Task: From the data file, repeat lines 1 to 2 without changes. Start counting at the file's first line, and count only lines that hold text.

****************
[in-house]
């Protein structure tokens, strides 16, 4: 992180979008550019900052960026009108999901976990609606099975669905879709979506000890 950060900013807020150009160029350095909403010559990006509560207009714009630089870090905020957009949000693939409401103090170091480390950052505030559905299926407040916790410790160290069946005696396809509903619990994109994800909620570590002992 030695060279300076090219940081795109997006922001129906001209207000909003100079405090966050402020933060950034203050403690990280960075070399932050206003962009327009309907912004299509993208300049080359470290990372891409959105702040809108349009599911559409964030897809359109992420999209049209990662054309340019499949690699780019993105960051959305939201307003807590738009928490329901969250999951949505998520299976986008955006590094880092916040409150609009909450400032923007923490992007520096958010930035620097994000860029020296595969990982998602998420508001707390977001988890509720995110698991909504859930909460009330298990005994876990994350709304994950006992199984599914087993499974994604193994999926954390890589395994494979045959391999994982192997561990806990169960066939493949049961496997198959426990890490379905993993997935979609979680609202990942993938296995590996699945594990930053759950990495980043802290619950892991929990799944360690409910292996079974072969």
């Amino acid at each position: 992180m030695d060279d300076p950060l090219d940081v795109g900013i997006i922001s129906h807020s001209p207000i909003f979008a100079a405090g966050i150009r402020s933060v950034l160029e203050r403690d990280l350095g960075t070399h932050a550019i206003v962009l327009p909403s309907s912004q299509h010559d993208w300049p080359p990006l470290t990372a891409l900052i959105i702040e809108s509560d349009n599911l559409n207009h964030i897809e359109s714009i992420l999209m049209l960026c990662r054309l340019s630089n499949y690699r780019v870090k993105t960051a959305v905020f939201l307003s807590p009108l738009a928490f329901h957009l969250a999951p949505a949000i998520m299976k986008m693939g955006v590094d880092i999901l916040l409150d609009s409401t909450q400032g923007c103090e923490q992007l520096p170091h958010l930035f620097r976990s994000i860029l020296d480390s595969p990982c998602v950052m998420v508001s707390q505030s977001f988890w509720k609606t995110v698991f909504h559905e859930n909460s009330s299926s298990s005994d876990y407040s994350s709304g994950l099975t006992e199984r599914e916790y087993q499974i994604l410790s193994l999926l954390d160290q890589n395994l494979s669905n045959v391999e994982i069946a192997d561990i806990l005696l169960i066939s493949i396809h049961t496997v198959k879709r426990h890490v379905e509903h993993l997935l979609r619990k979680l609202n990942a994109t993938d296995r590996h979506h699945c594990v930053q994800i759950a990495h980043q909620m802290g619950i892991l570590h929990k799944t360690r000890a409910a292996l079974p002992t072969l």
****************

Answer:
[in-house]
């Protein structure tokens, strides 16, 4: 992180979008550019900052960026009108999901976990609606099975669905879709979506000890 950060900013807020150009160029350095909403010559990006509560207009714009630089870090905020957009949000693939409401103090170091480390950052505030559905299926407040916790410790160290069946005696396809509903619990994109994800909620570590002992 030695060279300076090219940081795109997006922001129906001209207000909003100079405090966050402020933060950034203050403690990280960075070399932050206003962009327009309907912004299509993208300049080359470290990372891409959105702040809108349009599911559409964030897809359109992420999209049209990662054309340019499949690699780019993105960051959305939201307003807590738009928490329901969250999951949505998520299976986008955006590094880092916040409150609009909450400032923007923490992007520096958010930035620097994000860029020296595969990982998602998420508001707390977001988890509720995110698991909504859930909460009330298990005994876990994350709304994950006992199984599914087993499974994604193994999926954390890589395994494979045959391999994982192997561990806990169960066939493949049961496997198959426990890490379905993993997935979609979680609202990942993938296995590996699945594990930053759950990495980043802290619950892991929990799944360690409910292996079974072969």